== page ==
Notice that I use my mixer. And the bowl is metal. The metal here doesn't seem to affect the sourdough, but it's only in there for about ten minutes.
Now you will start adding your flour. On this particular batch, I just used white flour. Generic white flour. But I've had really good success with wheat as well. Generally I go about half and half when I use wheat. And sometimes I toss in a few tablespoons of flax seed.
Anyway, add 4-5 cups of flour about a half a cup at a time. The final amount depends on how liquid your starter was and the flour itself.
It will eventually begin to look like this.
At this point I switch from the paddle to the dough hook and begin to knead the bread, still adding flour about 1/8-1/4 cup at a time.
The goal is to knead for about 10 minutes and end up with a good stiff dough that is still sticky but not gooey. See how it clears the sides? That's usually a pretty good sign.
After about 10 minutes, I find a glass bowl that is at least twice the size of my hunk-o-dough and drizzle some olive oil in it.
Swoosh it around to grease the majority of the bowl (I use my fingers and then rub the rest of the oil in like lotion because olive oil makes my hands feel so nice) and drop your dough in. Flip it over so the top is oiled and won't dry out.
Cover it with plastic and let it rise for a few hours.
Ideally it should rise in a warm spot. The top of your dryer if your dryer is going, on your stove top if your oven is on, or simply switch your oven on for a minute, switch it off and then place your dough in there to do its business.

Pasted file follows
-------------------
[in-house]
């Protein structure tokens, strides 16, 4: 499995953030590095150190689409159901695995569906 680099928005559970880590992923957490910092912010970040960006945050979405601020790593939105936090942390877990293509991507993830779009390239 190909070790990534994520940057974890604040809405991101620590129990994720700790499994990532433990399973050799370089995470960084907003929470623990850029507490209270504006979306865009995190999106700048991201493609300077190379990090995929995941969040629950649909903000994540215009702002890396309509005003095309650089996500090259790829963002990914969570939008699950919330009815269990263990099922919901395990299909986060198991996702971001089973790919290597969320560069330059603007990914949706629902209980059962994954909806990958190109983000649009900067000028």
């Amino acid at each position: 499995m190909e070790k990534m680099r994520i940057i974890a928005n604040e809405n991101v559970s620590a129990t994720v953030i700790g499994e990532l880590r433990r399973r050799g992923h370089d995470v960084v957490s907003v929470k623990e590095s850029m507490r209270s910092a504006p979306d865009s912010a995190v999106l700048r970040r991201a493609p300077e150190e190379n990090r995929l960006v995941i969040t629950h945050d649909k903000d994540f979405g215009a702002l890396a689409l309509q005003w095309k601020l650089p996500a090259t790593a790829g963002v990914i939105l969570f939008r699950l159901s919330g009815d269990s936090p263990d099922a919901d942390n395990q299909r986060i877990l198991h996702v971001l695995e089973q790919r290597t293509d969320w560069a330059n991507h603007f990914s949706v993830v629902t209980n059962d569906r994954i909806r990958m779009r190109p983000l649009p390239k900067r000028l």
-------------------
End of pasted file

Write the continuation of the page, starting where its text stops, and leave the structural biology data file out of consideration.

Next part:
In an hour or three, it should look something like this.
Now you will punch it down, knead it a few times, and it will look something like this.
Since this recipe makes two loaves, I have two loaf pans ready to go. By ready to go, I mean that I sprayed them with some vegetable spray. But, if you don't have loaf pans, you can just shape the loaves and put them on a cookie sheet.
Then I cut the dough in half . . .
Shape it into loaves . . .
Cover them (with the same piece of plastic wrap just because it seems like the responsible thing to do).
And let them alone until they double in size.
While they are doubling in size, I will tell you about my loaf pans. They are old. And well seasoned. And they belonged to my great grandma. I have fond memories of walking into her house when I was younger and smelling fresh bread. And her signature treat for us was a slice of her bread with butter and brown sugar. The other day I told Grace about that and she lit up. I'll have to actually let her have some here pretty soon.
These two beauties are ready for the oven.
Now I preheat my oven to 350 degrees. When it's done heating, I put both loaves in and set the timer for 30 minutes.
And in 30 minutes, I have these two beauties. My general test to see if they are done is to tap the top with my fingernail and listen for a hollow sound. I really try not to over-cook them because that makes them really dry.
Slide them out of the pans. Butter the tops.
Let them cool a little bit, mostly because you don't want to burn yourself when you cut them.
And then you get to reap your reward!
3 cups sourdough starter
3 tablespoons oil
1 1/2 teaspoons salt
1-3 tablespoons sugar, brown sugar or molasses
4-5 cups flour
Yield: 2 loaves